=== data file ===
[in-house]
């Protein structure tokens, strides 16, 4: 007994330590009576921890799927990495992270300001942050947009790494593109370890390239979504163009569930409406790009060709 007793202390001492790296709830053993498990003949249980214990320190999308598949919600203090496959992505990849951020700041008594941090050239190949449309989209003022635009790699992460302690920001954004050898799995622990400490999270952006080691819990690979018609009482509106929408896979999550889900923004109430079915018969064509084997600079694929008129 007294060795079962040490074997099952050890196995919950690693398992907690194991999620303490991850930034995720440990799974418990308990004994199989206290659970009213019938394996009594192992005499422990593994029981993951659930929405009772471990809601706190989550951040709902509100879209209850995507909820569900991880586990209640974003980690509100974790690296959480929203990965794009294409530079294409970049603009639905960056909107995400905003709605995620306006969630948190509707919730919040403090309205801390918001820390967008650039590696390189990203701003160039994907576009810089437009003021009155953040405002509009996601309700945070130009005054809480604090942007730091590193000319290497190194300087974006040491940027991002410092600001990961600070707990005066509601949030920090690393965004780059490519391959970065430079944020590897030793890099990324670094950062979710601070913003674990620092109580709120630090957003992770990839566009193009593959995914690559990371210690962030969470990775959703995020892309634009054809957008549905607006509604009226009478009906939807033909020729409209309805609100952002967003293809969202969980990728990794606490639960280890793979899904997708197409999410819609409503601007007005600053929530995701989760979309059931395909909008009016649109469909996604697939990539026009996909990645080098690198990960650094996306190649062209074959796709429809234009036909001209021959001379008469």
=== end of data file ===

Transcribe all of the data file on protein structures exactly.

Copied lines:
[in-house]
């Protein structure tokens, strides 16, 4: 007994330590009576921890799927990495992270300001942050947009790494593109370890390239979504163009569930409406790009060709 007793202390001492790296709830053993498990003949249980214990320190999308598949919600203090496959992505990849951020700041008594941090050239190949449309989209003022635009790699992460302690920001954004050898799995622990400490999270952006080691819990690979018609009482509106929408896979999550889900923004109430079915018969064509084997600079694929008129 007294060795079962040490074997099952050890196995919950690693398992907690194991999620303490991850930034995720440990799974418990308990004994199989206290659970009213019938394996009594192992005499422990593994029981993951659930929405009772471990809601706190989550951040709902509100879209209850995507909820569900991880586990209640974003980690509100974790690296959480929203990965794009294409530079294409970049603009639905960056909107995400905003709605995620306006969630948190509707919730919040403090309205801390918001820390967008650039590696390189990203701003160039994907576009810089437009003021009155953040405002509009996601309700945070130009005054809480604090942007730091590193000319290497190194300087974006040491940027991002410092600001990961600070707990005066509601949030920090690393965004780059490519391959970065430079944020590897030793890099990324670094950062979710601070913003674990620092109580709120630090957003992770990839566009193009593959995914690559990371210690962030969470990775959703995020892309634009054809957008549905607006509604009226009478009906939807033909020729409209309805609100952002967003293809969202969980990728990794606490639960280890793979899904997708197409999410819609409503601007007005600053929530995701989760979309059931395909909008009016649109469909996604697939990539026009996909990645080098690198990960650094996306190649062209074959796709429809234009036909001209021959001379008469």